Hungary is a country many choose to visit repeatedly. Its fine wines, dynamic and exciting cities, hot spas, and friendly people all combine to draw tourists and those job seekers alike. Much has changed in Hungary since disintegration of the Eastern Bloc in 1989, and much to its credit Hungary has adapted well to these changes, and put programs in place to better integrate everything from the economy to the education system into a world that has a broader context. One of the benefits of this rigorous programme of adaptation is a stable and even strengthening currency. Hungary joined the EU in 2004; however, reciprocal transitional controls have yet to expire, so there are still visa issues that must be dealt with.
The population of a shade over ten millions fits into a landmass of thirty-six thousand square miles. Hungarian is the official language; however, there are still vestiges of Russian, which used to be compulsorily taught in schools, and also German from the old Austro-Hungarian Empire. The population is sixty eight percent Roman Catholic, twenty one percent Calvinist, six percent Protestant, and five percent ‘other’.
Since 1989 the transition to a market economy in what was the old Soviet Bloc has led to huge demand for English language skills. Everything from tourism to commerce, to membership of EU depends heavily on English, and natives who want to make the most of this free market recognise that English Language skills are a must. Major cities are now awash with tourists, and many TESOL teachers fall in love with the major cities and the Hungarian lifestyle.
Since the market in this region has matured there it is no longer simply the case that one can walk in to a job in a high school simply because you are a native English speaker. Indeed, as well as a TESOL certificate, it is becoming more often the case that a undergraduate degree is required, though certainly not always. In addition to this some experience in teaching is often a requisite. However, many voluntary service organisations (VSOs), place those with TESOL qualifications in ‘Language Assistant’ positions.
The Hungarian Department of Education has done a highly noteworthy job of retraining its language teachers to become highly proficient in English, rather than Russian. Hence, in a state school it is more realistic to aim to be a language assistant, looked to for the development of conversational skills, with the hardcore grammar being left to a Hungarian teacher.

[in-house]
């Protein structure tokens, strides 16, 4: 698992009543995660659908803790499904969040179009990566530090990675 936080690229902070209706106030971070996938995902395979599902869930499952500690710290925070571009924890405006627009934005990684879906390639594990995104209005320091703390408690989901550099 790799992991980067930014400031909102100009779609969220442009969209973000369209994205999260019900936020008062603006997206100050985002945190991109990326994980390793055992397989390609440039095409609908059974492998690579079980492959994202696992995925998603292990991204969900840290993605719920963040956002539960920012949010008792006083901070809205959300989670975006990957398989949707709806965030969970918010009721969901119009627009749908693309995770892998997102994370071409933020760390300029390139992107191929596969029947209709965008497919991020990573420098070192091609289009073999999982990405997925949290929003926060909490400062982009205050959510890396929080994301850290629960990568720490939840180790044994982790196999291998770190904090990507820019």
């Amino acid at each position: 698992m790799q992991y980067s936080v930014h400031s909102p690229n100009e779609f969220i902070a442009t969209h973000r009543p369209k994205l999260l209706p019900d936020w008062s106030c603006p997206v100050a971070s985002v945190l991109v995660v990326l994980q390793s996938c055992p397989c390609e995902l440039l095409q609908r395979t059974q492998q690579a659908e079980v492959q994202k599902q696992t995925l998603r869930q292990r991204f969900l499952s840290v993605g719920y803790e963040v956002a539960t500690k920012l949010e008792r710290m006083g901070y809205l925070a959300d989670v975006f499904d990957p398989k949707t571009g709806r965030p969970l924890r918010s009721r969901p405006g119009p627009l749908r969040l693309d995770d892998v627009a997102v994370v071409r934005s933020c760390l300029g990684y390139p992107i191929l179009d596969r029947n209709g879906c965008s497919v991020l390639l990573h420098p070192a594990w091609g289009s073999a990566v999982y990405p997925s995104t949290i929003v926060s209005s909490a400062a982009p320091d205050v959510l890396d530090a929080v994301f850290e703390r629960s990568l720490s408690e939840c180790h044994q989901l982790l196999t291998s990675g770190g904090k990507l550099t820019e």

Outside of the official education system there is a plethora of language institutes, and these tend to be on the look out for well-presented, confident candidates, and, of course, all the qualifications you can muster will help you gravitate to the better institutes. Business and diplomatic English is highly sought after, and there is a huge market for this. Hence, if you have any business experience at all you should emphasise this on your resume or CV.
Another thing to be aware of is that many companies and public bodies run in-house English language training programmes, and these tend to be the better paid, more stable and predictable posts. In addition to this, for those who do not wish to commit themselves to a full academic year, language summer camps are very popular, and can represent a fulfilling way of experiencing the country for those who do not wish to commit to spending a whole year in the country.
Both with high schools and with business students you can expect attentive and highly motivated students. You must pass a demanding English exam if you wish to gain entry to a Hungarian university. Similarly, business students must improve their English to permit them to carry out their work.
Visas and Regulations
Because Hungary is in state of transition old visa regulations are still in place. In short this means that if you are British you will find it very easy; if you are not you have a job of work on your hands. Some people choose to stay and work, illegally, beyond their ninety-day tourist visa. This is not advisable and can make you liable to deportation.